Toyota MENCS Bristol Kyle Busch Quotes 4.13.18

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Toyota Racing – Kyle Busch   

Monster Energy NASCAR Cup Series (MENCS)

Bristol Motor Speedway – April 13, 2018


Joe Gibbs Racing driver Kyle Busch was made available to the media at Bristol Motor Speedway:


KYLE BUSCH, No. 18 Skittles Toyota Camry, Joe Gibbs Racing

Do you look forward to racing at Bristol after winning at Texas last weekend?

“It’s always a good chance to get to a race track coming off a win. Coming to Bristol, one of our best places after last weekend – certainly a positive. Have to understand that it’s a completely different track, completely different circumstances and what’s going on. We’re going to do everything we can to try to back that up and try to win again. We’ll see what happens here with Bristol this weekend.”


What do you think about the new rules package for the All-Star race?

“I didn’t prepare for that one, guess I should have, stupid me. I’m not a particular fan of it, but we do need to orchestrate some better racing at mile-and-a-half tracks, particularly Charlotte for some reason. It hasn’t been one of our best race tracks there since the repave as far as working multiple lanes. It’s been pretty single file there and I don’t know why. You would think with age on asphalt it would keep getting better and better and it hasn’t. We need to bring out more things to try and I’m not a particular fan of slowing the lead car down and bringing that guy back to the rest of the field, but if that gets us back to closer racing then so be it. As far as us having to do that every single week and continuing on next year, I have to give it a chance first at Charlotte to see what it’s like before I completely throw it out. That’s not what I signed up to be a NASCAR driver for is to scrunch the field up and take the advantage away from those guys that are fast.”


What is your first memory of Bristol and what is your best story of success?

“I remember my first time, it was in an Xfinity Series car at a test session for Hendrick Motorsports. I remember I needed about 27 laps before I thought I was going to knock the wall down so with all the optimism and pumped up feelings I had about coming here, but after that it’s been pretty fun. We’ve had some challenging times here, but also I’ve had some good times here. Looking to continue that here this weekend with our Skittles Camry. What’s the highlight, you can’t dismiss the sweeps here. I would say that the first one was really, really awesome and really, really special and last fall was great too.”


Do you have any ideas on what teams should do on intermediate tracks to make the racing better?

“No, I don’t have any better ideas than any that are being thrown out there. I can’t complain if I don’t have any better ideas. The fact of the matter is that we’re trying to orchestrate something that doesn’t quite exist. The trucks sometimes put on a good race, they’re obviously more aerodynamically challenged and such when you come up on a guy, but from what I understand, what they’re shooting for is 165 and that’s way slower than a truck runs. That’s going to bunch us up even more as far as the Cup guys go I would imagine. We’ll see what it creates, I don’t know what it’s going to create.”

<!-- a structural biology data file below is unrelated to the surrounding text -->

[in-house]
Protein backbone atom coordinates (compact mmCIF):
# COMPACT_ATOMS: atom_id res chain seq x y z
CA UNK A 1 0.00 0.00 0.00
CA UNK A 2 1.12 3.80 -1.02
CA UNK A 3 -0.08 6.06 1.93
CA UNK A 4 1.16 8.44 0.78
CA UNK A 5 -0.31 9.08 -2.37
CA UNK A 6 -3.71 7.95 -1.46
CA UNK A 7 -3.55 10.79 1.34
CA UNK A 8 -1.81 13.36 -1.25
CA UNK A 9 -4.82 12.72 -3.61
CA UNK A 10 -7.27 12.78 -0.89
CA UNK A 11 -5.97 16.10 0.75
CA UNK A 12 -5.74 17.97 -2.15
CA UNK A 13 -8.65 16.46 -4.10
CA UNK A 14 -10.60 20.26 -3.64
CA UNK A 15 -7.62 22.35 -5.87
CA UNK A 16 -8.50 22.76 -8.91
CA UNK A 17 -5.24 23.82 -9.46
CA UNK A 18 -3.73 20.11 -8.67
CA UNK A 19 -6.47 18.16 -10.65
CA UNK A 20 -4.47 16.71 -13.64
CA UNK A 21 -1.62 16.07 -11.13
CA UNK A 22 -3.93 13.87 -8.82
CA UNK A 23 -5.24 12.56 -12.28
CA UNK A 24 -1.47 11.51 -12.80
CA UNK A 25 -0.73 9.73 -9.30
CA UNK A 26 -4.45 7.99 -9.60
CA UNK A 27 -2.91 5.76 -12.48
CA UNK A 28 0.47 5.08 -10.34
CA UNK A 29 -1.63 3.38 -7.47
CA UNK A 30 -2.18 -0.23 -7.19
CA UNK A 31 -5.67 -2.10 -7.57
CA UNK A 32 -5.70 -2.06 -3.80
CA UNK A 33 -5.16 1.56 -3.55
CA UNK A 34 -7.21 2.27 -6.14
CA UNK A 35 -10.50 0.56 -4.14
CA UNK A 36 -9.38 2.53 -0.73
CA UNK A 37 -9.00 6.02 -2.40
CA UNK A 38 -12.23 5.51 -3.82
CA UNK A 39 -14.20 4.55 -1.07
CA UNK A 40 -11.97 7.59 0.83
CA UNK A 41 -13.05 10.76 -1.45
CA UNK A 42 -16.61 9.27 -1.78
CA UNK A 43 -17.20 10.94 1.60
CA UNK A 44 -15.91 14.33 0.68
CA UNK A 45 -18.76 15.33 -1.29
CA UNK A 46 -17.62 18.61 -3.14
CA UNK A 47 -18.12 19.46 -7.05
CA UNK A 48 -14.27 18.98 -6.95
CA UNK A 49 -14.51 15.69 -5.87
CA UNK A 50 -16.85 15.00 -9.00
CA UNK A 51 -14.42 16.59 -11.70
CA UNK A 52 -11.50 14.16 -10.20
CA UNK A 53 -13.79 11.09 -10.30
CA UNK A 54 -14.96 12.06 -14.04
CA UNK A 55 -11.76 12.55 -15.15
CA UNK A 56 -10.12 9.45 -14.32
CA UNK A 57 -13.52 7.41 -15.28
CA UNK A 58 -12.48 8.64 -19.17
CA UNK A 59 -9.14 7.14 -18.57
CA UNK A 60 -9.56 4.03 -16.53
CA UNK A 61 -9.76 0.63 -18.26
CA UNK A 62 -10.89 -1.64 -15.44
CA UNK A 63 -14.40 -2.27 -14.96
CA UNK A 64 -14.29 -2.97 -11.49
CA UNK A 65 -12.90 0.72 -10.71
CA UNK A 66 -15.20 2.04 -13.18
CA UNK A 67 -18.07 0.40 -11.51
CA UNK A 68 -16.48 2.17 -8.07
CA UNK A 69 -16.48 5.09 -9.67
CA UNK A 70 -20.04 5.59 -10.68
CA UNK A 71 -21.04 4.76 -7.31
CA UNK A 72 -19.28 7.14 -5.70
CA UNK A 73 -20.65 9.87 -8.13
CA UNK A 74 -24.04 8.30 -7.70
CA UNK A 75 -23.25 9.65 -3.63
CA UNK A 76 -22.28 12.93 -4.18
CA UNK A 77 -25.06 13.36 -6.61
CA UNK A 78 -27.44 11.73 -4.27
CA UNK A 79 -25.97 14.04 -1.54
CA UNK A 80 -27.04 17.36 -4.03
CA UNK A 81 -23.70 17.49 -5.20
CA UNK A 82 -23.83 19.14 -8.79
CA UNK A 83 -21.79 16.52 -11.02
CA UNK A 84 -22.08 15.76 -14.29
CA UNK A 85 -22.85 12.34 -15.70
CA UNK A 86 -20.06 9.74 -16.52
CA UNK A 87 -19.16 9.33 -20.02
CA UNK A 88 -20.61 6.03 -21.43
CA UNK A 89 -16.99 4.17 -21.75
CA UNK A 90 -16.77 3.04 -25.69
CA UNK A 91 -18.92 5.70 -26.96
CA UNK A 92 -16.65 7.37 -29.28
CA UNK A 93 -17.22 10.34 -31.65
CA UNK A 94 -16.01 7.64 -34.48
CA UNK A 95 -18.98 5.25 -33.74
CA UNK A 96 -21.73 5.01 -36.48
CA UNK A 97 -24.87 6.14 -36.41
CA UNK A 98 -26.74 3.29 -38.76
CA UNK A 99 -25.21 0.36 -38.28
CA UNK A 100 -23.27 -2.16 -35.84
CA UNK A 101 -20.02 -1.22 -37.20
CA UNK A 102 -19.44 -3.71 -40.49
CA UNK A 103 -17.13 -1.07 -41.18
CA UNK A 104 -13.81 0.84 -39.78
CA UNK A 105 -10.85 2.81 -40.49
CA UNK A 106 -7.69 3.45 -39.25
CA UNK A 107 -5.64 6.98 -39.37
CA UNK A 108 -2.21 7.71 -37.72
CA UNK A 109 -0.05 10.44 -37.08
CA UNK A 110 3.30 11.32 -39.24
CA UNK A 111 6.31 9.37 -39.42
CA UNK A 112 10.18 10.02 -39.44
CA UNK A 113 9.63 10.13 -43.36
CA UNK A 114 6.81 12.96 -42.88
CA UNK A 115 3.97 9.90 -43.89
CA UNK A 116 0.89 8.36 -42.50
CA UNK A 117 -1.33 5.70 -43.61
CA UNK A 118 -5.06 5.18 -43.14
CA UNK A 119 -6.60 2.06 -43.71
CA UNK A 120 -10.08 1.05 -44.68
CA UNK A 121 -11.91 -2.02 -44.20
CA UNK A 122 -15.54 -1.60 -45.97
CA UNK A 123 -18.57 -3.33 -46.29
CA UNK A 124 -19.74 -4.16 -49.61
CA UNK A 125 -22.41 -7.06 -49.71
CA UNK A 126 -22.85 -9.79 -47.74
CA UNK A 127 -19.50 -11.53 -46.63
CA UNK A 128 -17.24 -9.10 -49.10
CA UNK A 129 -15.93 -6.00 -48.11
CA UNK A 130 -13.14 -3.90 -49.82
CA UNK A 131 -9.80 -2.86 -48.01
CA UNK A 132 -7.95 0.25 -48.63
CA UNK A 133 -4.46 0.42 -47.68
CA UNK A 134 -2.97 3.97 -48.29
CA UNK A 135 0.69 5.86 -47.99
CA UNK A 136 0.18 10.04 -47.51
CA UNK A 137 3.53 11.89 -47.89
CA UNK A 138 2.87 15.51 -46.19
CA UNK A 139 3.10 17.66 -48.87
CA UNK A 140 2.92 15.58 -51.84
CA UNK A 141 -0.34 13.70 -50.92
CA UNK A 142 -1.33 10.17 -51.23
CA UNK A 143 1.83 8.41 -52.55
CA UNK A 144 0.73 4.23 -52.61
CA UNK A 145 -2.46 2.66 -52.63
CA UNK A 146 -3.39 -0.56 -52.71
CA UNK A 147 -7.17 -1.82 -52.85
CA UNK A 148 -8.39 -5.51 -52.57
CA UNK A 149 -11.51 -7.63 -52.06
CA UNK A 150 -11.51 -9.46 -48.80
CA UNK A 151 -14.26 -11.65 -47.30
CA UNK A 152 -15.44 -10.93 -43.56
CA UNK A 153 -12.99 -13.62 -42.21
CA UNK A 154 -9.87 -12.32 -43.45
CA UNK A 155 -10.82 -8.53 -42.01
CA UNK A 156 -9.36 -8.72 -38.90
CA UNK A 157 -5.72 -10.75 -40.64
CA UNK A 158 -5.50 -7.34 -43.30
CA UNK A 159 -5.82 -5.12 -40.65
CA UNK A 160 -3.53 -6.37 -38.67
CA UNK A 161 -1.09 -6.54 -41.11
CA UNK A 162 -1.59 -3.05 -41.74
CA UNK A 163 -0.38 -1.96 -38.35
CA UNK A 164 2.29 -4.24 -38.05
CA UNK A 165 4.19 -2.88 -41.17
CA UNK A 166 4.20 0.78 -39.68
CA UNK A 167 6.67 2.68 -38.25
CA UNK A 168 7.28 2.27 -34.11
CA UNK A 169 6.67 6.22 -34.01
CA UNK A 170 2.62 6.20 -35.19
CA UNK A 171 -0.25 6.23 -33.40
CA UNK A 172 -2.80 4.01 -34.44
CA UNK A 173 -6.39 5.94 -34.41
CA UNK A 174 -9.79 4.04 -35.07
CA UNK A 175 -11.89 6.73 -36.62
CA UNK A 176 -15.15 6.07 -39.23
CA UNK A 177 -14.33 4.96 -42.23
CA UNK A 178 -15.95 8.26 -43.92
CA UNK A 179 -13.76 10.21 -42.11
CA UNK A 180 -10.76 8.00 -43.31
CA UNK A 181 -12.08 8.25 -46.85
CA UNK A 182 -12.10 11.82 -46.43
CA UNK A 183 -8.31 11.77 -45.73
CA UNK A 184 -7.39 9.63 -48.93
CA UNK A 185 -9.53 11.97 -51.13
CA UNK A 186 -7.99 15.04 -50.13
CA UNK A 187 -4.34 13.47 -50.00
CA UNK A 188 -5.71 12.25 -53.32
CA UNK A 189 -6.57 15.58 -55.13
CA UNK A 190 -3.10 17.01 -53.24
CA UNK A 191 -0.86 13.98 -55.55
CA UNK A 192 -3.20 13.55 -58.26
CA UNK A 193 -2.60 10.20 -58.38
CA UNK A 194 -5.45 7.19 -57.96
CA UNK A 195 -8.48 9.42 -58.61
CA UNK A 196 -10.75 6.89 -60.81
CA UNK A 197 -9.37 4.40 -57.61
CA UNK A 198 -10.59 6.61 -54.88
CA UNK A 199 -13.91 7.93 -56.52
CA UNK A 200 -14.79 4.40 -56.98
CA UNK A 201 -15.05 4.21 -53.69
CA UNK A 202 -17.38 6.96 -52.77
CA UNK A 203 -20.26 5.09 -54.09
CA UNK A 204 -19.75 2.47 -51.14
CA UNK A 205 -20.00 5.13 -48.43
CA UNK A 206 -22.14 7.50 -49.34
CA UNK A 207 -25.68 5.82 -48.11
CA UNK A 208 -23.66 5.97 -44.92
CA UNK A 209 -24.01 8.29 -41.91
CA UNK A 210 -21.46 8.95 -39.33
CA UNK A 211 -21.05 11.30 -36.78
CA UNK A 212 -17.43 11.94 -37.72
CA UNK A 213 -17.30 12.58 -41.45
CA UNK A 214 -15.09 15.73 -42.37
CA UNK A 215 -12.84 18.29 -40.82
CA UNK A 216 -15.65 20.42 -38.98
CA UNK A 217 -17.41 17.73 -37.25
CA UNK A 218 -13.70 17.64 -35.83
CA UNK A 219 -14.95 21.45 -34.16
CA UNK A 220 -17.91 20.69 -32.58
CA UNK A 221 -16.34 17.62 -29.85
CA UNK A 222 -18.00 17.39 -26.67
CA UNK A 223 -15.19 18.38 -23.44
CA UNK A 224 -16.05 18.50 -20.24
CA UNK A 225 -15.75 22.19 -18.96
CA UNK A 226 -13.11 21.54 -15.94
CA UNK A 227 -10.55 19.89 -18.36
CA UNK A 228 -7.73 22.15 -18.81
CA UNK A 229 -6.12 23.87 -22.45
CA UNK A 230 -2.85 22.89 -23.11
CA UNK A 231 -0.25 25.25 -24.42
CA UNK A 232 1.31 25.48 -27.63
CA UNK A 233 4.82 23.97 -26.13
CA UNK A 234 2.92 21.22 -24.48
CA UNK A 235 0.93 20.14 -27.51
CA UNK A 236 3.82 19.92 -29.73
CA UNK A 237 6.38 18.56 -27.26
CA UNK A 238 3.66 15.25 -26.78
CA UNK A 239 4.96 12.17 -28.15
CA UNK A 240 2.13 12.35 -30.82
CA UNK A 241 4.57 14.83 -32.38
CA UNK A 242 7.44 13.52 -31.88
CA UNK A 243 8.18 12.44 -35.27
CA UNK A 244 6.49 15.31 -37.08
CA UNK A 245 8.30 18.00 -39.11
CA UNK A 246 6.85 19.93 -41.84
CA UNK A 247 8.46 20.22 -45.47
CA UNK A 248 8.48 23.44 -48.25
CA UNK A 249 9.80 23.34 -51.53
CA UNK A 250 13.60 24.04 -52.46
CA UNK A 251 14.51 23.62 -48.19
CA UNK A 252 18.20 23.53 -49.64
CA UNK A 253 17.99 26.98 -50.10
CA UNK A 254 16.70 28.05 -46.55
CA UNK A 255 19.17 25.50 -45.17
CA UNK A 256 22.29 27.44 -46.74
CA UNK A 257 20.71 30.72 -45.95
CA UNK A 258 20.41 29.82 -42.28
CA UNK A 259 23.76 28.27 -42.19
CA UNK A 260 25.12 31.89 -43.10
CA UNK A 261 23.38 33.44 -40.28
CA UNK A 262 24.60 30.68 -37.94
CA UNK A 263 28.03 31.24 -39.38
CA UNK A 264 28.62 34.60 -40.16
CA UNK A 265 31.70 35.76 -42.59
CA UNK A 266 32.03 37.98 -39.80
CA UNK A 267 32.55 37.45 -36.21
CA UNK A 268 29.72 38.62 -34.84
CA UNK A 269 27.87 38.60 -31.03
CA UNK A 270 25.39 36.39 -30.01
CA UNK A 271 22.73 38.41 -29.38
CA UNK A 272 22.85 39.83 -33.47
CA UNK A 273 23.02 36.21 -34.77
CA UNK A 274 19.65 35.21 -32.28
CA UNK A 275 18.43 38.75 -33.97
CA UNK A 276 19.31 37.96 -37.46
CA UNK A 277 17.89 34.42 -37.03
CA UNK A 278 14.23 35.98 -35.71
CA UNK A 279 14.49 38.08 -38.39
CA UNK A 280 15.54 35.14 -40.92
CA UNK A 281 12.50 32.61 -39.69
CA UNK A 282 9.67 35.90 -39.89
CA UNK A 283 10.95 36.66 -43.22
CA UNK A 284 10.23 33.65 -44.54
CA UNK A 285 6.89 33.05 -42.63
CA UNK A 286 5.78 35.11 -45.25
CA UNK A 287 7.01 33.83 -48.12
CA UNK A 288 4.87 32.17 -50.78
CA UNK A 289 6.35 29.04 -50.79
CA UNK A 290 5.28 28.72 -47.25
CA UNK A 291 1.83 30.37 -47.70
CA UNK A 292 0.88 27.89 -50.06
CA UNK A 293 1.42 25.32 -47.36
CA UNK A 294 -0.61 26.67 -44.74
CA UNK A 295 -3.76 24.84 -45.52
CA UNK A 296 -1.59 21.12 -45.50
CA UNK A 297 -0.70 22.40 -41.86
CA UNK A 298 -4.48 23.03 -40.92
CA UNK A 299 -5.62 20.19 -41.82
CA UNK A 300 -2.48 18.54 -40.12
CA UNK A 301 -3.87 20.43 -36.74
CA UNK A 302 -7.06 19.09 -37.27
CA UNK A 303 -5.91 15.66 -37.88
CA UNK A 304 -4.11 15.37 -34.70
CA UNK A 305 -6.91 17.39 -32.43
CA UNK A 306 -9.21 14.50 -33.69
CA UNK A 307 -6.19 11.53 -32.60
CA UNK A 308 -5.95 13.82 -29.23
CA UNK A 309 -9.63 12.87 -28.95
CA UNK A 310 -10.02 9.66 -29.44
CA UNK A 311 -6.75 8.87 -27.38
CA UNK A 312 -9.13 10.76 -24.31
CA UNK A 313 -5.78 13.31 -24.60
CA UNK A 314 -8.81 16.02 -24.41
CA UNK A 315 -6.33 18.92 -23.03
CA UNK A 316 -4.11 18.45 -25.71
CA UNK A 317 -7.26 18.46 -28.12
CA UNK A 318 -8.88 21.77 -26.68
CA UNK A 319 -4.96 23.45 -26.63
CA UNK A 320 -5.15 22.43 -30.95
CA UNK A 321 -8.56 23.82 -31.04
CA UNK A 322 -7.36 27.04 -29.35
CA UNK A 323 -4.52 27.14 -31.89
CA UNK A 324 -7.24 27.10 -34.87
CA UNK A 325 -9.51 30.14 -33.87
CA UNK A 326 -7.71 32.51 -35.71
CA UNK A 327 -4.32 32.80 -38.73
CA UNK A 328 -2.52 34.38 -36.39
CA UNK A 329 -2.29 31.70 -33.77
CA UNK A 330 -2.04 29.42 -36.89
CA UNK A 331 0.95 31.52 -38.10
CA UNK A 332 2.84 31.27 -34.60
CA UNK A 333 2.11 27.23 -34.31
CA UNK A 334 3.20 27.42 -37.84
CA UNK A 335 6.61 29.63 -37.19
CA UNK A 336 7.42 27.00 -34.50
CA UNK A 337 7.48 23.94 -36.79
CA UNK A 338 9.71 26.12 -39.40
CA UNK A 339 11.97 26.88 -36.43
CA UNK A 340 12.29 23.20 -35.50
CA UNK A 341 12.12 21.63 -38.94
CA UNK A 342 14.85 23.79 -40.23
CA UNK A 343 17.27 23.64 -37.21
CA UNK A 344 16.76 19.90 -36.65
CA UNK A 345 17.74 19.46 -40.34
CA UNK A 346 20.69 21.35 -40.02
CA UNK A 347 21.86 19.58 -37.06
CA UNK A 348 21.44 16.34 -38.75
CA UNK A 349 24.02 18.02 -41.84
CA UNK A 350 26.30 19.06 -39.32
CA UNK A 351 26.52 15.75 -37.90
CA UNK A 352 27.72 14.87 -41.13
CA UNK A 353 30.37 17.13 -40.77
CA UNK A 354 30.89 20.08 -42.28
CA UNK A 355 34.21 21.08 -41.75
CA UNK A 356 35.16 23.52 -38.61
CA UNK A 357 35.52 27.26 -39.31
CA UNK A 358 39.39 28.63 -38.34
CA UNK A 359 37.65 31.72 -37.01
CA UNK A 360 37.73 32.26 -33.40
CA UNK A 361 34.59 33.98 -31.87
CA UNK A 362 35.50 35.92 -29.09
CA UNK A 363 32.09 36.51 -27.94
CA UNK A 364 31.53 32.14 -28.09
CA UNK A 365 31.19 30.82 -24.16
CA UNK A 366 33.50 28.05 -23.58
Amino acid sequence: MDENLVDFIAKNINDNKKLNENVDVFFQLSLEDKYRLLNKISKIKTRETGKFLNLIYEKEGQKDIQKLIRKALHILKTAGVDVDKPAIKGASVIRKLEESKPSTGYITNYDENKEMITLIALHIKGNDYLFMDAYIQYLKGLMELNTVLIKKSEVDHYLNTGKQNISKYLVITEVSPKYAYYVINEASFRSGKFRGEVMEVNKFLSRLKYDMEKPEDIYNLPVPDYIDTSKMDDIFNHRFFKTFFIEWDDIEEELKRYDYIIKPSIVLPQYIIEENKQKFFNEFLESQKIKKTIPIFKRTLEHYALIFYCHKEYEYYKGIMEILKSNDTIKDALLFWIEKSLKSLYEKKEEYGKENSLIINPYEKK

Is it more difficult to adjust to changes in the tracks year to year or changes in the cars?

“It’s both. Here today for some reason the traction compound doesn’t feel anything like I remember it from last fall, it’s just not quite as grippy as I remember it being. For some reason it’s just really easy to slip out of it with the back or the front and it’s really slick up off the corner. That’s a different feel from what I remember last year and they stopped it a little shorter and I think it creates that uneasy feeling coming off of it. We’ll see how that transpires the rest of the day with Xfinity and such and if the top lane does get going today or tomorrow or whatever, we’ll see the discrepancy between them. I think by the end, the top is going to win. How soon can we get up there to practice on, we’ll see.”


Do you pay attention to all the news in NASCAR about series sponsors or pit guns and does it matter to drivers?

“It matters to us just based on what the sport’s landscape looks like, but what I can control – I can’t control any of it. My focus is just on what I can control. Obviously I hear the other stuff, but it’s in one ear and out the other. What I can control is what I work on and how I can do better. I try to be the smartest, fastest and bestest race car driver that I can be no matter what package is developed and put on the race track. There are things over the course of the years and I’m not sure that you can fabricate racing to being anything better than what exists, you know? People say how great it was back in the day, but you had two guys or three guys on the lead lap sometimes. Richard Petty would win races by two laps at places and now you have 25 cars on the lead lap and competition is as close as it’s ever been and people are complaining about it that there is a lack of competition. I don’t know what you expect to be competition – you want the last place guy to be able to be the first place guy. There’s always going to be a last place guy, it’s been in F1 forever, NASCAR forever, Xfinity forever. Nobody’s happy. Be miserable like me and then nothing will surprise you. I think if you wanted pink ice cream with white frosting on it, you would say, ‘Man, I really wish I had white ice cream with pink frosting.’ It’s just everybody wants the opposite of what they see and what they get.”


Is there still the mentor and pupil relationship between yourself and Erik Jones?

“I’d like to think it’s still there, but he doesn’t use me as much as he used to. I don’t know if he thinks he knows everything or he doesn’t trust me. Erik’s been obviously a student of the game and so has Daniel Suarez. We all lean on each other and we all pick each other’s brain all the time – I’ve asked Jones’ questions in some of our debriefs and such and asked Denny (Hamlin) questions and such. I use all my teammates, but as far as Jones calling me during the week or talking to me much about going to particular race tracks and stuff like that, I think he’s probably been around long enough that he’s comfortable with what he knows and what he’s doing and what he’s got going on with his own team that he doesn’t pick my brain as much.”